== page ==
Commenting on an Opinion Business Research poll in Scotland, which shows that the majority of people either have no strong opinions on the September 2010 papal visit or are broadly well-disposed to it, Simon Barrow, co-director of the religion and society think-tank Ekklesia said:
"The latest polling evidence indicates that a majority of the public, in Scotland at least, have a pragmatic approach to the forthcoming visit of Pope Benedict XVI.
"There is unease in many quarters, not least committedly Christian ones, about some of his views. But most people are neither uncritically adulatory nor bitterly antagonistic.
"They want conversation not confrontation, and will judge the leader of the world's 1.2 billion Catholics on his words and actions, not on the ceaseless pro- and anti- propaganda that has surrounded preparations for the visit.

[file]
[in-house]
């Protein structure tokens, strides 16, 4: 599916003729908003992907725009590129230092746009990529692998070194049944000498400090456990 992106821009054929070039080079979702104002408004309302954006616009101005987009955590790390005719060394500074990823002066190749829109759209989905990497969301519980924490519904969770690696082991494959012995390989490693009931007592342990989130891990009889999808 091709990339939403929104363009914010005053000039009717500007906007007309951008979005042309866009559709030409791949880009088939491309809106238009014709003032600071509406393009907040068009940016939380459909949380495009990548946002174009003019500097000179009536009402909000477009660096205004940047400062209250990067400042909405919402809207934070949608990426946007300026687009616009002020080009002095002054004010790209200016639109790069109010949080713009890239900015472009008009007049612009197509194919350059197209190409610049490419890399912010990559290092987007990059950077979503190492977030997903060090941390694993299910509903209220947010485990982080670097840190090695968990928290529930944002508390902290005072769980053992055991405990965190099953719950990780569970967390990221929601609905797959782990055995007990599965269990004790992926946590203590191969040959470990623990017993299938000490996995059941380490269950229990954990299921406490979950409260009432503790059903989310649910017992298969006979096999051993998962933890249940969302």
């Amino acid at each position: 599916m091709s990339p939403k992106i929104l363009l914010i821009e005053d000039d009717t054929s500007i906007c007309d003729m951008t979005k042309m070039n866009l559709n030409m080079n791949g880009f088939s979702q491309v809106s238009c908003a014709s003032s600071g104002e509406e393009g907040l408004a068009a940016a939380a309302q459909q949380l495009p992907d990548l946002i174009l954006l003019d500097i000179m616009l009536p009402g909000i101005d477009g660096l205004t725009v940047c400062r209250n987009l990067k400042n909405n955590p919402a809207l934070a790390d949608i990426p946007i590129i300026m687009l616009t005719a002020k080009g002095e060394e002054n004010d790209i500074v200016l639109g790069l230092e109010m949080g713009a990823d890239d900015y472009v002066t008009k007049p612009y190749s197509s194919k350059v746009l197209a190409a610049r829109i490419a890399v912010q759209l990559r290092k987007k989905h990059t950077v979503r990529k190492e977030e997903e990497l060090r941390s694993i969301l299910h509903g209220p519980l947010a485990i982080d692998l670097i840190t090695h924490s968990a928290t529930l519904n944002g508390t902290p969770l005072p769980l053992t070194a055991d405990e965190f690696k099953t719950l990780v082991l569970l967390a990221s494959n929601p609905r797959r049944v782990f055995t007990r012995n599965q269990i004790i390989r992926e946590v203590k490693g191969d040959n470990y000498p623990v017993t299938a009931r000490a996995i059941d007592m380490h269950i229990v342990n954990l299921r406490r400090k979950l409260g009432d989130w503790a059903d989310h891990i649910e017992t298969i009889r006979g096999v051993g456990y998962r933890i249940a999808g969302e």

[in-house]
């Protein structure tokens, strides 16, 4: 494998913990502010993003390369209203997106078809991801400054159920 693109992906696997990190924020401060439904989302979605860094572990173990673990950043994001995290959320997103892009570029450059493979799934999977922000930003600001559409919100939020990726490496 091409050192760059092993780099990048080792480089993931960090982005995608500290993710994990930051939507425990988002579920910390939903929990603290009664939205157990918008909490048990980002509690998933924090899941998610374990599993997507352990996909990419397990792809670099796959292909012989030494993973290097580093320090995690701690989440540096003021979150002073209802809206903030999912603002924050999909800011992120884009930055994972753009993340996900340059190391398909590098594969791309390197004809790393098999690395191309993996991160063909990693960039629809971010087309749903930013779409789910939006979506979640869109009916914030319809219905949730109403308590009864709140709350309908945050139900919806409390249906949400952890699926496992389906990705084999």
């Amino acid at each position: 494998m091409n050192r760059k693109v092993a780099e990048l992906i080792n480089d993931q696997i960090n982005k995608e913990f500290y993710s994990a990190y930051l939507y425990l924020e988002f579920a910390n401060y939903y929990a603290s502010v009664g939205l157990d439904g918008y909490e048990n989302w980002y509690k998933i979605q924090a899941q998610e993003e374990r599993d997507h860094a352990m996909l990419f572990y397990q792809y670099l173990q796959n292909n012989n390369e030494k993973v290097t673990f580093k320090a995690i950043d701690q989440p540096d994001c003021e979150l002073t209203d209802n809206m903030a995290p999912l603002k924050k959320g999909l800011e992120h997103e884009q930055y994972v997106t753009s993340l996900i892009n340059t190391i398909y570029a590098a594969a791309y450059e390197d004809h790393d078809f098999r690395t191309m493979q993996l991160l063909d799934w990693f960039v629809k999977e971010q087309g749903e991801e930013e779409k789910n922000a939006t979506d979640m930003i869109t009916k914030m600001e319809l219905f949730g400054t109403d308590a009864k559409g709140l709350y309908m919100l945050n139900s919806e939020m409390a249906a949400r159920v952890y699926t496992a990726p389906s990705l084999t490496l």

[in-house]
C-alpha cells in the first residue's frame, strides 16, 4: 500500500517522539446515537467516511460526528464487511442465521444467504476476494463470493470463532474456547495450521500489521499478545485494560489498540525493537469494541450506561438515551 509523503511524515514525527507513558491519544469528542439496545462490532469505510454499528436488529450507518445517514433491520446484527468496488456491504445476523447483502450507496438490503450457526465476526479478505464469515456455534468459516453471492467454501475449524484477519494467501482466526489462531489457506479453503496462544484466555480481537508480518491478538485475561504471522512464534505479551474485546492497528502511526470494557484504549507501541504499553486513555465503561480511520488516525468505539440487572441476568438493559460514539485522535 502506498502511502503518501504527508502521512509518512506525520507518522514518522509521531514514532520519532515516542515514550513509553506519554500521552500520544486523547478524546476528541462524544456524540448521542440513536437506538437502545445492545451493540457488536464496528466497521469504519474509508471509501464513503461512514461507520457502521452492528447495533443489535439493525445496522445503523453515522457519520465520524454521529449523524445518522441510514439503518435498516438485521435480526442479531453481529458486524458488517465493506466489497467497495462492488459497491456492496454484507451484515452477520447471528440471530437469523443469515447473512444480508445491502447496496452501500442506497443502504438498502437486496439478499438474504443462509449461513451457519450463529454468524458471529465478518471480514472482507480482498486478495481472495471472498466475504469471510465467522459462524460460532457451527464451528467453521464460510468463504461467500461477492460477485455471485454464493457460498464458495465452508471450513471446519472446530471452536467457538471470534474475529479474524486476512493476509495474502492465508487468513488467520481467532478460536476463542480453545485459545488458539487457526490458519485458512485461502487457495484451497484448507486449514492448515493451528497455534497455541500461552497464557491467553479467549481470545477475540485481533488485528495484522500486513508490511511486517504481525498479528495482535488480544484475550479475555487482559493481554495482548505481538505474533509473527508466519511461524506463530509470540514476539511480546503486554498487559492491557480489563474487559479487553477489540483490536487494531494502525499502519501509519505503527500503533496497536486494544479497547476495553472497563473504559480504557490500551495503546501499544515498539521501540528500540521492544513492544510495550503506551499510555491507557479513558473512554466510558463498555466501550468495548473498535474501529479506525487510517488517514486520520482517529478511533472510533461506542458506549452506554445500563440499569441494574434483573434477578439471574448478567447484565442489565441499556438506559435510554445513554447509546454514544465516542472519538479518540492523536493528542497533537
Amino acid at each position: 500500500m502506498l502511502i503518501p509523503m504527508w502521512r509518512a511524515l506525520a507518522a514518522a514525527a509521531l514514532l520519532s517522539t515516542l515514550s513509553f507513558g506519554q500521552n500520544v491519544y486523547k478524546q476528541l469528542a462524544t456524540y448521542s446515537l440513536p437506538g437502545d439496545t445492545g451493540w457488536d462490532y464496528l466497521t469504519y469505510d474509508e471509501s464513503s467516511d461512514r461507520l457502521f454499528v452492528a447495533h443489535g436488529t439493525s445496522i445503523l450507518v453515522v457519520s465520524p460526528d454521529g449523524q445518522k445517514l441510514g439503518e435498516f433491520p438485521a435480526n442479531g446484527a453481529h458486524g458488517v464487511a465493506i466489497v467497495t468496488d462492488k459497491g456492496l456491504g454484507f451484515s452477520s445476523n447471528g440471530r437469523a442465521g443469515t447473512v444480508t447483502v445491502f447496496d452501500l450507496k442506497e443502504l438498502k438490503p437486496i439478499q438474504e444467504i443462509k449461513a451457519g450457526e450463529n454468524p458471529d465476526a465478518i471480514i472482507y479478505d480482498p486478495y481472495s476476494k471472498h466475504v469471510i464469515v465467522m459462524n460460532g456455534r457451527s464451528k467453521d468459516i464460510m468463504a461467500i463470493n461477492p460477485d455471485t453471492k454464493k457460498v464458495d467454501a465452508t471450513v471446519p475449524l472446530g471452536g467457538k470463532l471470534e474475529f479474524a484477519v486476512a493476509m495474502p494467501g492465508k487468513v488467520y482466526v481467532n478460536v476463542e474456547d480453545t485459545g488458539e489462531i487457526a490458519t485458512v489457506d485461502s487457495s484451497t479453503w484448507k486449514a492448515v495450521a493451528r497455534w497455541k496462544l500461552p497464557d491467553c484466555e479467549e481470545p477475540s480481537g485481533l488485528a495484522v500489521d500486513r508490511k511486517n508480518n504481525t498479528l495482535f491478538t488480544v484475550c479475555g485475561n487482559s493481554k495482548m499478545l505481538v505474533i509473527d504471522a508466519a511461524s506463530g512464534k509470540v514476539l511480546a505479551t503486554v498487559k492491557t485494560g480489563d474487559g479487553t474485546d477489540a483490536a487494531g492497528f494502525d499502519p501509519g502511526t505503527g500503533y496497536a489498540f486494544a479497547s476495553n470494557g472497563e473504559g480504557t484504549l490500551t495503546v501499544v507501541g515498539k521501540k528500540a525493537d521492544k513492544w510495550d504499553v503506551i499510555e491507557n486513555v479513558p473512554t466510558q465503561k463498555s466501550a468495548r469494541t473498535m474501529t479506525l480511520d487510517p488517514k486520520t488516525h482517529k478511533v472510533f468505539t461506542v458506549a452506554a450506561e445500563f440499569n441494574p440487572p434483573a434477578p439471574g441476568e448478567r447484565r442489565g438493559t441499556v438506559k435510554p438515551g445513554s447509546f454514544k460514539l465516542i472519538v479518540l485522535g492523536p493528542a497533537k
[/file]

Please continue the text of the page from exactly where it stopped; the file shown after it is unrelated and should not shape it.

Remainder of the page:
"Meanwhile, it is important that we hear from a diversity of voices within the Catholic community itself during the papal visit. A great number of ordinary Catholics wish to see genuine change and openness within the Church, based on historic Christian commitments. But their views and example can easily be lost amid what appears to be a war of political position between noisy advocates and angry critics of the current pontiff.
"Perhaps the biggest signal in the Opinion Business Research poll is that in an increasingly post-Christendom context, most people do not have strong views one way or the other, at least in terms of the way the issues surrounding the papal visit are presently being presented.
"This indicates that the competing passions of both ideological religionists and ideological secularists are missing the public mood to a significant extent."
More on the poll here: http://www.ekklesia.co.uk/node/12968